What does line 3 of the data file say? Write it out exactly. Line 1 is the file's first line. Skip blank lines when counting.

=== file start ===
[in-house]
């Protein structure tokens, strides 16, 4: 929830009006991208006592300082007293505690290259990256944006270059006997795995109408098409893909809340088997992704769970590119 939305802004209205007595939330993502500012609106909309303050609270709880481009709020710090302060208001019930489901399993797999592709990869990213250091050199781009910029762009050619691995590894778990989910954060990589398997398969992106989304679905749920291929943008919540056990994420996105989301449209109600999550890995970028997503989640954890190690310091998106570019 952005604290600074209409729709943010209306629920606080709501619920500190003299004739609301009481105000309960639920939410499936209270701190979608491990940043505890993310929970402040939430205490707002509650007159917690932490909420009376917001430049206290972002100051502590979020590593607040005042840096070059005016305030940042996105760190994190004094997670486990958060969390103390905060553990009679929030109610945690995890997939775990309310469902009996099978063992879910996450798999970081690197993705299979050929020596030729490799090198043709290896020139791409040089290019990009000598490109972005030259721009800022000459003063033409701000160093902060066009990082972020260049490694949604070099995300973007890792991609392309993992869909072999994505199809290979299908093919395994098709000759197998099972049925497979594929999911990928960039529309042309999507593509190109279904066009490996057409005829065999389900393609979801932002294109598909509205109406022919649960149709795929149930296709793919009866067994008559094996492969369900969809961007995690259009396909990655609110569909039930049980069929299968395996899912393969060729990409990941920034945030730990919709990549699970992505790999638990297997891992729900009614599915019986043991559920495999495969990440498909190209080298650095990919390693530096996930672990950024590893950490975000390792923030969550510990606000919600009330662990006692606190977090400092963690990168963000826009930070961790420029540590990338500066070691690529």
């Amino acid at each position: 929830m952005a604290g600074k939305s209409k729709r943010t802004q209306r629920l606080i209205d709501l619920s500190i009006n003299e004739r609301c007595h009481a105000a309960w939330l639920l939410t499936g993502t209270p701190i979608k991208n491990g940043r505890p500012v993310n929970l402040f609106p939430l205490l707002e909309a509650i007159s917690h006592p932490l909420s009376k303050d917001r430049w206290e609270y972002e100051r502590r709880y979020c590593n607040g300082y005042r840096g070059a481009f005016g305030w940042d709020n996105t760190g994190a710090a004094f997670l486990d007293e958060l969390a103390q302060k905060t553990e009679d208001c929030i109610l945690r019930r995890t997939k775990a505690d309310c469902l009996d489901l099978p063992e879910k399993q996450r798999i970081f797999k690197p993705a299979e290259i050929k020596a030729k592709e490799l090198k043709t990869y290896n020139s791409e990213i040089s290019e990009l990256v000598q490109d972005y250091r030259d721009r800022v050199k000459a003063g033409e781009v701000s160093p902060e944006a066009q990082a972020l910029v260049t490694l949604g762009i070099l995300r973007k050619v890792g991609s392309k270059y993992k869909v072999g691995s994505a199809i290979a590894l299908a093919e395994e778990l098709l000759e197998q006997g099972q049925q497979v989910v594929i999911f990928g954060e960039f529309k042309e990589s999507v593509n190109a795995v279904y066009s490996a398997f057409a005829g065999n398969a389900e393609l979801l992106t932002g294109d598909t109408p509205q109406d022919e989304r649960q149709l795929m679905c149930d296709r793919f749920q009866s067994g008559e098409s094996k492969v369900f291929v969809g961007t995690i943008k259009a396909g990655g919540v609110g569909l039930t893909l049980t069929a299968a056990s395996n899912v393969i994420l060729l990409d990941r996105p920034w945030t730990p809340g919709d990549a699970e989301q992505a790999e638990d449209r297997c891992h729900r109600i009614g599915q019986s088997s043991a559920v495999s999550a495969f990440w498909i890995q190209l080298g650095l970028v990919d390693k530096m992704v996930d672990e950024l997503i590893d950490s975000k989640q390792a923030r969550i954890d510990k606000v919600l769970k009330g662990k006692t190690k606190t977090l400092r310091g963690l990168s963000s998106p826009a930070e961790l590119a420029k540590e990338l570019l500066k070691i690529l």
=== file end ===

């Amino acid at each position: 929830m952005a604290g600074k939305s209409k729709r943010t802004q209306r629920l606080i209205d709501l619920s500190i009006n003299e004739r609301c007595h009481a105000a309960w939330l639920l939410t499936g993502t209270p701190i979608k991208n491990g940043r505890p500012v993310n929970l402040f609106p939430l205490l707002e909309a509650i007159s917690h006592p932490l909420s009376k303050d917001r430049w206290e609270y972002e100051r502590r709880y979020c590593n607040g300082y005042r840096g070059a481009f005016g305030w940042d709020n996105t760190g994190a710090a004094f997670l486990d007293e958060l969390a103390q302060k905060t553990e009679d208001c929030i109610l945690r019930r995890t997939k775990a505690d309310c469902l009996d489901l099978p063992e879910k399993q996450r798999i970081f797999k690197p993705a299979e290259i050929k020596a030729k592709e490799l090198k043709t990869y290896n020139s791409e990213i040089s290019e990009l990256v000598q490109d972005y250091r030259d721009r800022v050199k000459a003063g033409e781009v701000s160093p902060e944006a066009q990082a972020l910029v260049t490694l949604g762009i070099l995300r973007k050619v890792g991609s392309k270059y993992k869909v072999g691995s994505a199809i290979a590894l299908a093919e395994e778990l098709l000759e197998q006997g099972q049925q497979v989910v594929i999911f990928g954060e960039f529309k042309e990589s999507v593509n190109a795995v279904y066009s490996a398997f057409a005829g065999n398969a389900e393609l979801l992106t932002g294109d598909t109408p509205q109406d022919e989304r649960q149709l795929m679905c149930d296709r793919f749920q009866s067994g008559e098409s094996k492969v369900f291929v969809g961007t995690i943008k259009a396909g990655g919540v609110g569909l039930t893909l049980t069929a299968a056990s395996n899912v393969i994420l060729l990409d990941r996105p920034w945030t730990p809340g919709d990549a699970e989301q992505a790999e638990d449209r297997c891992h729900r109600i009614g599915q019986s088997s043991a559920v495999s999550a495969f990440w498909i890995q190209l080298g650095l970028v990919d390693k530096m992704v996930d672990e950024l997503i590893d950490s975000k989640q390792a923030r969550i954890d510990k606000v919600l769970k009330g662990k006692t190690k606190t977090l400092r310091g963690l990168s963000s998106p826009a930070e961790l590119a420029k540590e990338l570019l500066k070691i690529l």